Part of the work focused on advances in fire science since the 1970s. “By today’s standards, there is no evidence that arson caused the Pioneer Hotel fire,” Taylor’s attorneys wrote in a court motion.
In November, attorney Edward Novak, an attorney who volunteered his time to the Justice Project, questioned Cyrillis Holmes, a fire expert from California who initially testified the fire was arson, set in two spots along a fourth-floor hallway. In a sworn deposition, Holmes told Novak that when he met with Tucson officials, he said their suspect was likely an African-American who was 18. That meeting was the first day of Holmes’ investigation, days after Taylor’s arrest.
Holmes testified he determined this because, “Blacks, at that point, their background was the use of fire for beneficial purposes.”
Holmes said arson fit the profile of Black youths of that era. “If they get mad at somebody, the first thing they do is use something they’re comfortable with,” he testified. “Fire was one of them.”
Holmes, reached last week at his California home, said he stood by his profiling of the potential suspect. He also stood by the science of his methods, saying that even using today’s fire-science methods, he would have determined arson.
Attorneys for Taylor said in a motion that Holmes’ methods were faulty. They also introduced their own expert evidence that questioned whether the fire could be conclusively called arson.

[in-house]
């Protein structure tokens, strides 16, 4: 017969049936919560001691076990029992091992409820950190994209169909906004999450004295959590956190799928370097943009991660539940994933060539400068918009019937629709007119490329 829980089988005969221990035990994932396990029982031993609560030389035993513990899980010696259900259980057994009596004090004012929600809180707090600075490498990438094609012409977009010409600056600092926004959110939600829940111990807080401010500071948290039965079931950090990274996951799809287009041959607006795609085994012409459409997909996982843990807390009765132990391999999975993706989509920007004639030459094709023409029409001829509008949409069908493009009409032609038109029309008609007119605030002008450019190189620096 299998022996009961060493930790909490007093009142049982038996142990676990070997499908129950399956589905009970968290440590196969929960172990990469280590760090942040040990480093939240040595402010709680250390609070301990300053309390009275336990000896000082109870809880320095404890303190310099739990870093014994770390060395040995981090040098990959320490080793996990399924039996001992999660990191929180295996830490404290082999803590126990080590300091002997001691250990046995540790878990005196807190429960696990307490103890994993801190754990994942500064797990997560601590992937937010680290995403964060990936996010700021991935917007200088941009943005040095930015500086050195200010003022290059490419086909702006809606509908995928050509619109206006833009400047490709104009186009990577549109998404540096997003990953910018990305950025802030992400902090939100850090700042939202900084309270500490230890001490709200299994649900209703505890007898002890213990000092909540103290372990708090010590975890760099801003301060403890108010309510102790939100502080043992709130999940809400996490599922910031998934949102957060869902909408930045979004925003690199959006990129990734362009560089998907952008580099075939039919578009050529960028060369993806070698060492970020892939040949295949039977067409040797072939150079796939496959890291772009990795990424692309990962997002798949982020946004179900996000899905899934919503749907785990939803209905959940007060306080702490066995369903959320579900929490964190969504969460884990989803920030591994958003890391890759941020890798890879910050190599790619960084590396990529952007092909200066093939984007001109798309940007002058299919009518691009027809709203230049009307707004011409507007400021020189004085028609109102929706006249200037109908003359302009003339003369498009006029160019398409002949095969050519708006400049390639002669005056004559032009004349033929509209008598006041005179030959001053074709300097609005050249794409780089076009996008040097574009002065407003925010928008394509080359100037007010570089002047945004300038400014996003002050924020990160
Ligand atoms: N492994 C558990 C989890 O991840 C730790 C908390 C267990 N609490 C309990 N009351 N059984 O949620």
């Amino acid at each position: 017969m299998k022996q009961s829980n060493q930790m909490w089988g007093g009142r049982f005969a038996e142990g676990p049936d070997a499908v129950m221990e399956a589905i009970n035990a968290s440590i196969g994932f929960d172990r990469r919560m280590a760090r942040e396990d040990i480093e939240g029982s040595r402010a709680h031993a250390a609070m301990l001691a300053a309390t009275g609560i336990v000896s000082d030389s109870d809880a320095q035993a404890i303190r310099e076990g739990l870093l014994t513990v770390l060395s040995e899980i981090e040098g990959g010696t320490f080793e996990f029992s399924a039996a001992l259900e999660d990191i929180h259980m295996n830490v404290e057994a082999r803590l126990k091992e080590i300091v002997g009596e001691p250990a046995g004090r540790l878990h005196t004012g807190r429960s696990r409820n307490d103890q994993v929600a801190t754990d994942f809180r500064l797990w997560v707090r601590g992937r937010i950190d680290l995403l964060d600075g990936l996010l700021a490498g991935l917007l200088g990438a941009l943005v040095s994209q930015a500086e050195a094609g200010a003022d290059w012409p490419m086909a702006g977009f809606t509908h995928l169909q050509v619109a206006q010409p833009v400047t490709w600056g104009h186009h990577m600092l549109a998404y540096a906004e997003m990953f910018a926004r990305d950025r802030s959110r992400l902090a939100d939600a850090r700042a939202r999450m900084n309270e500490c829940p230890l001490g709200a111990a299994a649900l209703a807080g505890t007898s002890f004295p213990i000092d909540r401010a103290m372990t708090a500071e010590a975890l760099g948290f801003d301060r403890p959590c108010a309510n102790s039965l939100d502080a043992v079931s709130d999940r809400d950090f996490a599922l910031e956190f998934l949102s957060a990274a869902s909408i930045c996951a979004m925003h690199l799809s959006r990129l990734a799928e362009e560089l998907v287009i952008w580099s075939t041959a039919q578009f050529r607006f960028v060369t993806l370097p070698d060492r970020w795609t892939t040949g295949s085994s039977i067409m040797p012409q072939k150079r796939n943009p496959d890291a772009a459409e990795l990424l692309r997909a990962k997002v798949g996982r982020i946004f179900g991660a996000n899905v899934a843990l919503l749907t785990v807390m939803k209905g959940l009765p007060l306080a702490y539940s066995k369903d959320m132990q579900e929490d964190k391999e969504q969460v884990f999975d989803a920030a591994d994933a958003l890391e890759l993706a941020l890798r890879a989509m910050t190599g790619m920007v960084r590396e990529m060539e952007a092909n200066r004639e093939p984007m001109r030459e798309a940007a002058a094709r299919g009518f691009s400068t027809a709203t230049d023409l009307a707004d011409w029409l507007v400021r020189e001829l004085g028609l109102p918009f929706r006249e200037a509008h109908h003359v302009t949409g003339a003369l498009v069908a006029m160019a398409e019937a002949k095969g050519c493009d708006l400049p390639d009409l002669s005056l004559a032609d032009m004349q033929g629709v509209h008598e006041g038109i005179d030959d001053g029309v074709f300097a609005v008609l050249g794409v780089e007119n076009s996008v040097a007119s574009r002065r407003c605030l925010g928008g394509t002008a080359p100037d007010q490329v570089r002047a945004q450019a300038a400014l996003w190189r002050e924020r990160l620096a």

Marshall Smyth, who investigated the fire for an insurance company the afternoon after it started, originally ruled the fire was intentionally set at one spot along a fourth-floor hallway. But he re-examined the case and testified last year that he could no longer say it was arson.
Smyth, in a phone interview, said fire investigators at the time had no real science behind their methods.
“It was all guesswork,” he said.
Fire investigators didn’t understand the concept of “flashover” fires until the early 1990s, Smyth said.
Those fires occur when gases catch fire and engulf a room. Before that concept was understood, many fires were mistakenly labeled as arson, he said.
Memories and questions
The plea of “no contest” allowed Taylor to maintain his innocence, attorney Novak told the judge Tuesday. But Taylor did not take that opportunity, preferring not to speak in court.
In the hearing, d’Hedouville, the young son of one of the victims, said he did not want those who died to simply be a list of names.
“Those 29 souls are inexorably linked together by history,” he told the court. “May their souls rest in peace.”
D’Hedouville said his father had expected his family to celebrate Christmas at the Pioneer and had presents in his suite.
His father ended up being buried on Christmas Eve, his son said. He woke up Christmas morning asking his mother who would play Santa Claus since his father was gone.